If you've read or seen anything about the "You Can Touch My Hair" exhibition, which happened in New York City on June 6 and 8, then you have most likely seen this picture:
That's me and an over zealous white woman touching my hair. And while I completely understand how this image could be shocking and conjure up thoughts of objectification, there is more to the story.
As the Style and Beauty editor for The Huffington Post BlackVoices, I attended the interactive art exhibit's Thursday showing in order to write about the event. Antonia Opiah, founder of the website Un'Ruly and the event's organizer, wrote a blog for The Huffington Post explaining why she created the event. Opiah, like countless other women of color, has been asked the question "can I touch your hair?" or has simply been touched without permission. So her mission in the exhibition was to "take one for the team and further explore the tactile fascination with black hair" by allowing anyone the opportunity to touch a black woman's hair.
Cue millions of jaws dropping. Mine did too. Why would anyone want to open the flood gates for perfect strangers -- white, black or otherwise -- to touch their hair? Not I. However, I realized after fully digesting Opiah's blog about the event, speaking to her and then attending the exhibition this was truly a social experiment and NOT a movement.
What I witnessed was a highly provocative approach to starting a conversation. Having three black women stand in one of New York City's busiest areas holding signs that read "You can touch may hair" is going to get people talking, a lot.
Although I wasn't a part of the exhibition and I definitely didn't have a sign inviting anyone to touch my hair, the white woman in the picture approached me and said: "You have really beautiful hair! Can I touch it?" I explained to her that I normally don't allow people to touch my hair, however for the sake of the demonstration it was ok.
She gently touched my hair and gleefully exclaimed "it's so soft!" While that was a sweet sentiment, I was left feeling uncomfortable and awkward-- even though I allowed the touching. However, I loved the fact that opening myself to this opportunity in turn invited a very real and honest conversation with the woman. I asked her why she wanted to touch my hair. Her response: "It looked so beautiful and I wanted to see if it felt beautiful too. And it does." I thanked her but then explained how it made me feel. She was receptive and apologetic. We continued to talk for awhile about how many black women feel dehumanized and other-ed when people touch their hair without permission or even when they are asked. Long story short, I doubt this woman will ask to touch another black woman's hair.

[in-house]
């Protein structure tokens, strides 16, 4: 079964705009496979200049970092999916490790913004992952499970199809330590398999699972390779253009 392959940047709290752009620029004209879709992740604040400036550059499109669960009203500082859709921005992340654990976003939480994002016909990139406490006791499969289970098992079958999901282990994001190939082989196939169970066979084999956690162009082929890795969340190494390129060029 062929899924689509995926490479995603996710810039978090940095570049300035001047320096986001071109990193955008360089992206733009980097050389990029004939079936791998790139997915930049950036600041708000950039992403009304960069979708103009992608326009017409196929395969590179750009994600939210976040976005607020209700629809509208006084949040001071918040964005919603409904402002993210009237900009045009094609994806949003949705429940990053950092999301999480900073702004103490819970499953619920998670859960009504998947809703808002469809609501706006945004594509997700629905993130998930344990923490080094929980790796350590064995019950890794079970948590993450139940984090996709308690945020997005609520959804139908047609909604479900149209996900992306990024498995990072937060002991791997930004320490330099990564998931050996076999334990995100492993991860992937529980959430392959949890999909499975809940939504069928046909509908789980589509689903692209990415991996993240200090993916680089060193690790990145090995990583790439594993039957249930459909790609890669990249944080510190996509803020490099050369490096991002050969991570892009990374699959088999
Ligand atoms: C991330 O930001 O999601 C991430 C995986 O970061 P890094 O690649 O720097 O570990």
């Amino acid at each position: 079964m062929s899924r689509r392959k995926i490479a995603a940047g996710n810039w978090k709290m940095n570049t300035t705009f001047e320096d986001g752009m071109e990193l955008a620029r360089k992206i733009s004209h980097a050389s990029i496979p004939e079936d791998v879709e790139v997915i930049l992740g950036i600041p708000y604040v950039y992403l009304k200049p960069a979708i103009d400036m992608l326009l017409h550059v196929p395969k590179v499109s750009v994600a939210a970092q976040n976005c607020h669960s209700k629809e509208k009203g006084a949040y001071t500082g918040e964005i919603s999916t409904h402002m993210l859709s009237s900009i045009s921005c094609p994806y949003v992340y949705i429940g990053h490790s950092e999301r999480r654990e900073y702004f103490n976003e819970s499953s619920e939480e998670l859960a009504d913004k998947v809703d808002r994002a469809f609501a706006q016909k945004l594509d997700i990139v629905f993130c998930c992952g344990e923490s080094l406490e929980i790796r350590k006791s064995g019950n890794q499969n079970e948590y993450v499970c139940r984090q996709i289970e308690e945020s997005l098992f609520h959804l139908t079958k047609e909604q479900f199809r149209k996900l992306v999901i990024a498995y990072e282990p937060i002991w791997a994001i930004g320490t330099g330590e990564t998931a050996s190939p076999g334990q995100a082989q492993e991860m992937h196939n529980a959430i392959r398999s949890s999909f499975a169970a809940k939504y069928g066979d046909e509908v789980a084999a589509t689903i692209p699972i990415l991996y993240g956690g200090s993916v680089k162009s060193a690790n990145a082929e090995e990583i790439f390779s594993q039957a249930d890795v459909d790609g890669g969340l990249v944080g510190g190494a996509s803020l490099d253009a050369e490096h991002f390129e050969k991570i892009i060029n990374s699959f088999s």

That was the essence of most of the interactions I observed for the two hours between the black women with the signs and the people that approached them. It wasn't simply a petting zoo where strangers walked up, touched and walked away. There were real, powerful, heartfelt conversations happening.
But that was Thursday. By the time Saturday rolled around and news about the exhibition got out (including my photo) and people were pissed. Protesters ascended on Union Square and a real debate had ensued. I personally think that's wonderful. The point was to get a conversation going and both sides of the issue were definitely being heard.
A group of women opposing the exhibit held signs reading "you can't touch my hair but you can kiss my ass" and "touch my hair with your hand & I'll touch your face with my fist." Feisty!
One protester explained that "people with kinky hair are not a monolith and unfortunately in mainstream society when one black person speaks it becomes the voice of many," and that she was not ok with the message of "touching" being presented.
To her point, I agree that black women with natural hair (and black women in general) are not a monolith, which is why I'm glad she voiced her views (although I'm not sure threatening violence is the best way to get your point across). Furthermore, I hope she took the time to listen to the conversations the "touchers" were having because she may have found that the "You Can Touch My Hair" exhibitors were in fact imparting the same message she was.
In the end, I understand the confusion that my photograph incited -- and I'm grateful for this platform to explain it. I'm glad I enjoy the free will that momentarily indulged the white woman's request, which in turn indulged my pointed questioning. Again, what I experienced was a creative and stirring social experiment NOT a movement inviting the world to touch black women's hair.
I leave you with an excerpt from Opiah's blog, which I believe further supports my views of the exhibition.
And if that effort means asking someone if you can touch their hair so it's not something that's foreign to you anymore, ask it. Ask the question. But ask it only when you've earned the right to do so. Ask it when you've taken the time to Google some of the basic questions about black hair. Ask this five-word request when you understand that it carries the weight of hundreds of years of being told our hair is unacceptable and now being told that it's a curiosity. Ask it when you understand that enlightening you about our hair is a responsibility no one individual wants to bare. Ask it when you've actually developed a relationship with a person to the point where you don't have to doubt their response to the request. Because if you're actually friends with a person, "Can I touch your hair?" is a question you don't have to ask because you know that you can either just do it or know to steer clear. And if you don't know any black people that well enough, maybe you should be asking yourself a different question.